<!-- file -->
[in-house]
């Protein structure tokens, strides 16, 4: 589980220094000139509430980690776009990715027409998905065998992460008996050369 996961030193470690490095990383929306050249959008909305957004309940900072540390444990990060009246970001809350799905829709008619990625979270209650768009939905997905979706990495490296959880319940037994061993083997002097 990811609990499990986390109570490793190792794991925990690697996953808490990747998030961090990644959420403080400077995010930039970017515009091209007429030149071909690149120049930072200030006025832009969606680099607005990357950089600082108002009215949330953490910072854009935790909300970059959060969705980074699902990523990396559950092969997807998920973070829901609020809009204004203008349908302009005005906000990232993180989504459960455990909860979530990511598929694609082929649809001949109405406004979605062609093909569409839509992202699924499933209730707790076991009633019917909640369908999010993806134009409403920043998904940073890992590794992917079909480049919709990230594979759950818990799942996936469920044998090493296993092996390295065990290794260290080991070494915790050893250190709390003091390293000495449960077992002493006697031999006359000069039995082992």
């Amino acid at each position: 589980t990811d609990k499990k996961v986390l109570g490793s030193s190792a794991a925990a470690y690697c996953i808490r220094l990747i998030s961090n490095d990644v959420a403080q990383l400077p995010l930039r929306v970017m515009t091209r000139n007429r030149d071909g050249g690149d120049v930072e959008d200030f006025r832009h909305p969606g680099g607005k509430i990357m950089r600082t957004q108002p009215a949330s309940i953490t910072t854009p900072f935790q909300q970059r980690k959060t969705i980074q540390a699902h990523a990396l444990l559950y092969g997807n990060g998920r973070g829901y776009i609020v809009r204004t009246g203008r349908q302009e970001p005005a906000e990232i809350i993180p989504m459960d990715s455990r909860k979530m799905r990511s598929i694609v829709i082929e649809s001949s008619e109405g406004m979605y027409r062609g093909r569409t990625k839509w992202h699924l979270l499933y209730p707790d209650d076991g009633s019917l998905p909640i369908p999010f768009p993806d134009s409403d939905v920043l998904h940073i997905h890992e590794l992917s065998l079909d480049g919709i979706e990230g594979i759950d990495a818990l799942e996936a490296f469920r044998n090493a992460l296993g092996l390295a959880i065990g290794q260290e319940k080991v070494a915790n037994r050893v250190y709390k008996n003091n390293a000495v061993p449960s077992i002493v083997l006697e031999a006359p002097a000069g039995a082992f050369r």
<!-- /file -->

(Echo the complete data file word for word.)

[in-house]
């Protein structure tokens, strides 16, 4: 589980220094000139509430980690776009990715027409998905065998992460008996050369 996961030193470690490095990383929306050249959008909305957004309940900072540390444990990060009246970001809350799905829709008619990625979270209650768009939905997905979706990495490296959880319940037994061993083997002097 990811609990499990986390109570490793190792794991925990690697996953808490990747998030961090990644959420403080400077995010930039970017515009091209007429030149071909690149120049930072200030006025832009969606680099607005990357950089600082108002009215949330953490910072854009935790909300970059959060969705980074699902990523990396559950092969997807998920973070829901609020809009204004203008349908302009005005906000990232993180989504459960455990909860979530990511598929694609082929649809001949109405406004979605062609093909569409839509992202699924499933209730707790076991009633019917909640369908999010993806134009409403920043998904940073890992590794992917079909480049919709990230594979759950818990799942996936469920044998090493296993092996390295065990290794260290080991070494915790050893250190709390003091390293000495449960077992002493006697031999006359000069039995082992």
């Amino acid at each position: 589980t990811d609990k499990k996961v986390l109570g490793s030193s190792a794991a925990a470690y690697c996953i808490r220094l990747i998030s961090n490095d990644v959420a403080q990383l400077p995010l930039r929306v970017m515009t091209r000139n007429r030149d071909g050249g690149d120049v930072e959008d200030f006025r832009h909305p969606g680099g607005k509430i990357m950089r600082t957004q108002p009215a949330s309940i953490t910072t854009p900072f935790q909300q970059r980690k959060t969705i980074q540390a699902h990523a990396l444990l559950y092969g997807n990060g998920r973070g829901y776009i609020v809009r204004t009246g203008r349908q302009e970001p005005a906000e990232i809350i993180p989504m459960d990715s455990r909860k979530m799905r990511s598929i694609v829709i082929e649809s001949s008619e109405g406004m979605y027409r062609g093909r569409t990625k839509w992202h699924l979270l499933y209730p707790d209650d076991g009633s019917l998905p909640i369908p999010f768009p993806d134009s409403d939905v920043l998904h940073i997905h890992e590794l992917s065998l079909d480049g919709i979706e990230g594979i759950d990495a818990l799942e996936a490296f469920r044998n090493a992460l296993g092996l390295a959880i065990g290794q260290e319940k080991v070494a915790n037994r050893v250190y709390k008996n003091n390293a000495v061993p449960s077992i002493v083997l006697e031999a006359p002097a000069g039995a082992f050369r």